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The Importance of Letting Your Teen Fail

By Drew Heckman, Ph.D., Supervising Psychologist and Assistant Training Director, Boys Town Center for Behavioral Health

The teen years are a key developmental time. It's when we develop our executive function skills and our human skills, such as our abilities to make decisions, problem-solve, think through something, and regulate our emotions.

We learn from success, but we also learn from failure. So, we need to let teens experience situations where they can make bad decisions, because it's actually how they'll learn to make good decisions.

Tips for Letting Teens Struggle

When most adults fail, they admit they've failed and work to overcome it or prevent it from occurring again. If you don't let teens fail or struggle, if you are always there to rescue them, then the result could be an entitled adult who will always rely on ​you and can't accept failure or its consequences.

  • Don't provide teens with a safety net. They won't have that safety net when they go to college, and they can be like a kid in a candy store, with negative results. Although some kids will make good decisions no matter what, that's usually the exception, not the rule. That's why teens need to have experiences of being in situations where they may make the wrong decision and know the consequences for that bad decision. If your teen slows down and thinks, "If I'm late for curfew, I'm going to lose my cellphone," then even if he/she chooses to be late for curfew, he/she has done so understanding that there will be a negative consequence. And that understanding is improvement.
  • Teach teens to deal with failure and consequences. This improves their executive functioning skills — problem-solving, planning and decision-making. They also learn emotion regulation, which we often take for granted. If you're always there to make things perfect for your teens, then when something beyond your control goes wrong, they will likely blame you. Instead, by allowing teens to struggle and even to sometimes fail, you'll raise someone who can be disappointed yet still act appropriately and regulate their emotions.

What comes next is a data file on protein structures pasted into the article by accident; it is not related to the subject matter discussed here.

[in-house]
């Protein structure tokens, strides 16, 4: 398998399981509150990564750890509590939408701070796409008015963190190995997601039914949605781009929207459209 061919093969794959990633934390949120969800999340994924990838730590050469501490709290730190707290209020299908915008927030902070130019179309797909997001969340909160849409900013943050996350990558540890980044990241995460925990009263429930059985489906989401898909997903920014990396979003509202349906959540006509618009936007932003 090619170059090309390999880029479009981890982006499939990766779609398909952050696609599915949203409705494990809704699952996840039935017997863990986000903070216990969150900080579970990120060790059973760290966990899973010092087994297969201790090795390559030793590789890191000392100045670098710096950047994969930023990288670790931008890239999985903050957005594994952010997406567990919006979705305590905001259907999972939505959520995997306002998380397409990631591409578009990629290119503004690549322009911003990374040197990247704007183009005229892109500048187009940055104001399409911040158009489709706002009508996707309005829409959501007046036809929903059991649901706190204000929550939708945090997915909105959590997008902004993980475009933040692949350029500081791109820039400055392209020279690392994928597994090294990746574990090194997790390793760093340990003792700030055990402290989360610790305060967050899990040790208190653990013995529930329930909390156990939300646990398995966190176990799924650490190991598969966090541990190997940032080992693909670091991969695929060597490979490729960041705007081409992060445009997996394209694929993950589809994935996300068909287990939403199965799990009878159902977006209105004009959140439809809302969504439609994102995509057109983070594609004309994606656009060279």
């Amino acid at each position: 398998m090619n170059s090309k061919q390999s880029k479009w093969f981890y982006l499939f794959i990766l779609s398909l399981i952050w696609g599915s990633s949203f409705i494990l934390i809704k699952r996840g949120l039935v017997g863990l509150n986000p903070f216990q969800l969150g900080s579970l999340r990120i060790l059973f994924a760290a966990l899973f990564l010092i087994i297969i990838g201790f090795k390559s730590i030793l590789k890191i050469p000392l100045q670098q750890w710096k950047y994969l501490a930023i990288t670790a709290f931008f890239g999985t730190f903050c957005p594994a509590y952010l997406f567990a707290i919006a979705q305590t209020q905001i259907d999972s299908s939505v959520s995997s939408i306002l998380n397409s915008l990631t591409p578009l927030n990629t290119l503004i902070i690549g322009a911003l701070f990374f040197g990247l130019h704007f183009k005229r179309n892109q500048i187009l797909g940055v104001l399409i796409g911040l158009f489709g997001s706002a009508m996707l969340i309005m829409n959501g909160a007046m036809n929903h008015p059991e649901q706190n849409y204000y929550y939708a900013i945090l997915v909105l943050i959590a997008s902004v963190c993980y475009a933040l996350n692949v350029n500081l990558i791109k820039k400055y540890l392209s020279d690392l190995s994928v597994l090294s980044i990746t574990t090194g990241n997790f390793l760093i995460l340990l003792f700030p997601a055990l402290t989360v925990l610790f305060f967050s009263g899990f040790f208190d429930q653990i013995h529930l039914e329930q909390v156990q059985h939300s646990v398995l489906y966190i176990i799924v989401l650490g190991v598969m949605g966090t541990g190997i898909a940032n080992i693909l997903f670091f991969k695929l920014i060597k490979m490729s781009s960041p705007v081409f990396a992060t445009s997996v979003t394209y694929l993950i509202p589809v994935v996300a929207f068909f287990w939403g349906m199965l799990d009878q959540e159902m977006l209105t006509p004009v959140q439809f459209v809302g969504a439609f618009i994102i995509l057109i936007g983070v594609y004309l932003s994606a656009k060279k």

When to Let Teens Fail

Here are some areas where you might allow your teens to make their own choices and deal with the consequences of bad decisions:

  • Socially. Teens have opportunities to make bad decisions with peers all ​​the time.  As a parent, you naturally want to prevent your teens from ever doing something stupid. So, you may hesitate to allow your teen to go out with friends if he/she has gotten in trouble in the past. Or, you may restrict cellphone use if he/she has used the phone improperly. But you should give teens the opportunity to make their own choices.
  • Schoolwork. Parents see the value in school, so they may end up doing a lot of the work for their kids to help them succeed. But sometimes teens need to have the experience of having to retake a class or going to school early to work and get that grade back up to learn that their behavior has consequences. So, if they decide not to do their homework on Thursday night, they might be spending a couple of hours doing homework on Saturday.

Your teen will undoubtedly make a poor decision at some time or another — you can't control that. However, you can balance your teen's poor decision-making by controlling his/her access to privileges.

  • If your teen makes a poor decision, then give a negative consequence for it. But don't take away the activity or device forever; give it back and allow him/her to experience doing something dumb and then learning to control his/her impulses.

  • Sometimes, you may have a teen who just does not care if they fail. In that case, try to figure out what is a problem for your teen. For instance, depending on your teen's behavior, you could issue consequences that limit the things and activities your teen finds important:
    • How often they get to hang out with their friends
    • How much screen time they get
    • How much money they have